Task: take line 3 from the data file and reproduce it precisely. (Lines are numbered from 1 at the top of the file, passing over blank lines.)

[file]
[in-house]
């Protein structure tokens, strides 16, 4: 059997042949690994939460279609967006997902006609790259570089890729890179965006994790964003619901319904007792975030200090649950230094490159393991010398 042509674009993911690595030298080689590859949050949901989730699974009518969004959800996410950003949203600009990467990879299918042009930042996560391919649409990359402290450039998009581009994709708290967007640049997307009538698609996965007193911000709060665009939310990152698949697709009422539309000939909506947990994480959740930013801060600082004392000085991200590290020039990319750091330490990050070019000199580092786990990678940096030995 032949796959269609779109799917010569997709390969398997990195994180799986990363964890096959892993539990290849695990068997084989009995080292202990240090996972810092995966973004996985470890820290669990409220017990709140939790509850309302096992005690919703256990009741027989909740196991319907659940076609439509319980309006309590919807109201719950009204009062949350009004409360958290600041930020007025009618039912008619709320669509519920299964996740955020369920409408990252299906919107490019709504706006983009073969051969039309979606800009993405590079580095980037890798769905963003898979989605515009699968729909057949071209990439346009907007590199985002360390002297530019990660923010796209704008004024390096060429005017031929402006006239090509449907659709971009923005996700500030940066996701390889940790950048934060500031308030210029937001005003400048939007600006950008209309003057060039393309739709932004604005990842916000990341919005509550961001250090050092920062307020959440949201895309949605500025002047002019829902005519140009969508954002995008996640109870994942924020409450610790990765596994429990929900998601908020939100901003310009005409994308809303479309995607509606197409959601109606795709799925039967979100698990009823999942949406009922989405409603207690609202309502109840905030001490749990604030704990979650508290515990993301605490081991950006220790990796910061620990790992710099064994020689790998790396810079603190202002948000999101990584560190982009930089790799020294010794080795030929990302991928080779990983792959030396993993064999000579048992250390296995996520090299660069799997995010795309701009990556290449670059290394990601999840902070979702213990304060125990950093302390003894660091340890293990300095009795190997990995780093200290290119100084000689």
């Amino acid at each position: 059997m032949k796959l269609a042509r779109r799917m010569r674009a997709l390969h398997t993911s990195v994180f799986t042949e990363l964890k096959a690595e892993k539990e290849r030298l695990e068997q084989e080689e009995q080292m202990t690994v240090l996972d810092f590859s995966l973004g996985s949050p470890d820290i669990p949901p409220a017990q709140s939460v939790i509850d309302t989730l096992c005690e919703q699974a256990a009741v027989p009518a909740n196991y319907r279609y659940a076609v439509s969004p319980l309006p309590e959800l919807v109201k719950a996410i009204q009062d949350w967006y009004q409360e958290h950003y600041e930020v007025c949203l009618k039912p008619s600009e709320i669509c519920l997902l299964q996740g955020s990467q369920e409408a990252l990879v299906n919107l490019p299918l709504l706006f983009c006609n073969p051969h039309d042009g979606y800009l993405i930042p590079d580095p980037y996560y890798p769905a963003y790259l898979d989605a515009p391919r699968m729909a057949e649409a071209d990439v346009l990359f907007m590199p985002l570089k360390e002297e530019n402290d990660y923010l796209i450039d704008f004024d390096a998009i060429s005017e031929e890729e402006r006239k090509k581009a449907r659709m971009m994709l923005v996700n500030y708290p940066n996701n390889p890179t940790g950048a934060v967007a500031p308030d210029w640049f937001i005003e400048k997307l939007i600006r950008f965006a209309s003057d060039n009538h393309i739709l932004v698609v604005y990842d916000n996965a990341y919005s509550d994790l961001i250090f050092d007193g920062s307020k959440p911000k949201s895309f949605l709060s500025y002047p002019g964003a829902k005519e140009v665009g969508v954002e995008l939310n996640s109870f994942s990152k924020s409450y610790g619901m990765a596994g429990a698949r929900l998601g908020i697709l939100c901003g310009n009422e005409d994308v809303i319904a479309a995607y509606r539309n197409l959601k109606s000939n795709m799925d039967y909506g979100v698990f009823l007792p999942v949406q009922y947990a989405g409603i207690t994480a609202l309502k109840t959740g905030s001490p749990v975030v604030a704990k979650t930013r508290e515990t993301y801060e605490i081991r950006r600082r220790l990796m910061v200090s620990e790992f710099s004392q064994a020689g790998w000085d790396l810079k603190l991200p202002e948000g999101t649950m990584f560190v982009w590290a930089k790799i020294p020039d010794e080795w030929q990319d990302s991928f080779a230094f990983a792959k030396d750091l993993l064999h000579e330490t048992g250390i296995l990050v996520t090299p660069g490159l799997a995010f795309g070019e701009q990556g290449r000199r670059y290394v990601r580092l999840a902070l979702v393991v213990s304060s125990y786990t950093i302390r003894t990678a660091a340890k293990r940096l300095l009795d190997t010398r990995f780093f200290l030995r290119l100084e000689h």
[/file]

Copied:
């Amino acid at each position: 059997m032949k796959l269609a042509r779109r799917m010569r674009a997709l390969h398997t993911s990195v994180f799986t042949e990363l964890k096959a690595e892993k539990e290849r030298l695990e068997q084989e080689e009995q080292m202990t690994v240090l996972d810092f590859s995966l973004g996985s949050p470890d820290i669990p949901p409220a017990q709140s939460v939790i509850d309302t989730l096992c005690e919703q699974a256990a009741v027989p009518a909740n196991y319907r279609y659940a076609v439509s969004p319980l309006p309590e959800l919807v109201k719950a996410i009204q009062d949350w967006y009004q409360e958290h950003y600041e930020v007025c949203l009618k039912p008619s600009e709320i669509c519920l997902l299964q996740g955020s990467q369920e409408a990252l990879v299906n919107l490019p299918l709504l706006f983009c006609n073969p051969h039309d042009g979606y800009l993405i930042p590079d580095p980037y996560y890798p769905a963003y790259l898979d989605a515009p391919r699968m729909a057949e649409a071209d990439v346009l990359f907007m590199p985002l570089k360390e002297e530019n402290d990660y923010l796209i450039d704008f004024d390096a998009i060429s005017e031929e890729e402006r006239k090509k581009a449907r659709m971009m994709l923005v996700n500030y708290p940066n996701n390889p890179t940790g950048a934060v967007a500031p308030d210029w640049f937001i005003e400048k997307l939007i600006r950008f965006a209309s003057d060039n009538h393309i739709l932004v698609v604005y990842d916000n996965a990341y919005s509550d994790l961001i250090f050092d007193g920062s307020k959440p911000k949201s895309f949605l709060s500025y002047p002019g964003a829902k005519e140009v665009g969508v954002e995008l939310n996640s109870f994942s990152k924020s409450y610790g619901m990765a596994g429990a698949r929900l998601g908020i697709l939100c901003g310009n009422e005409d994308v809303i319904a479309a995607y509606r539309n197409l959601k109606s000939n795709m799925d039967y909506g979100v698990f009823l007792p999942v949406q009922y947990a989405g409603i207690t994480a609202l309502k109840t959740g905030s001490p749990v975030v604030a704990k979650t930013r508290e515990t993301y801060e605490i081991r950006r600082r220790l990796m910061v200090s620990e790992f710099s004392q064994a020689g790998w000085d790396l810079k603190l991200p202002e948000g999101t649950m990584f560190v982009w590290a930089k790799i020294p020039d010794e080795w030929q990319d990302s991928f080779a230094f990983a792959k030396d750091l993993l064999h000579e330490t048992g250390i296995l990050v996520t090299p660069g490159l799997a995010f795309g070019e701009q990556g290449r000199r670059y290394v990601r580092l999840a902070l979702v393991v213990s304060s125990y786990t950093i302390r003894t990678a660091a340890k293990r940096l300095l009795d190997t010398r990995f780093f200290l030995r290119l100084e000689h």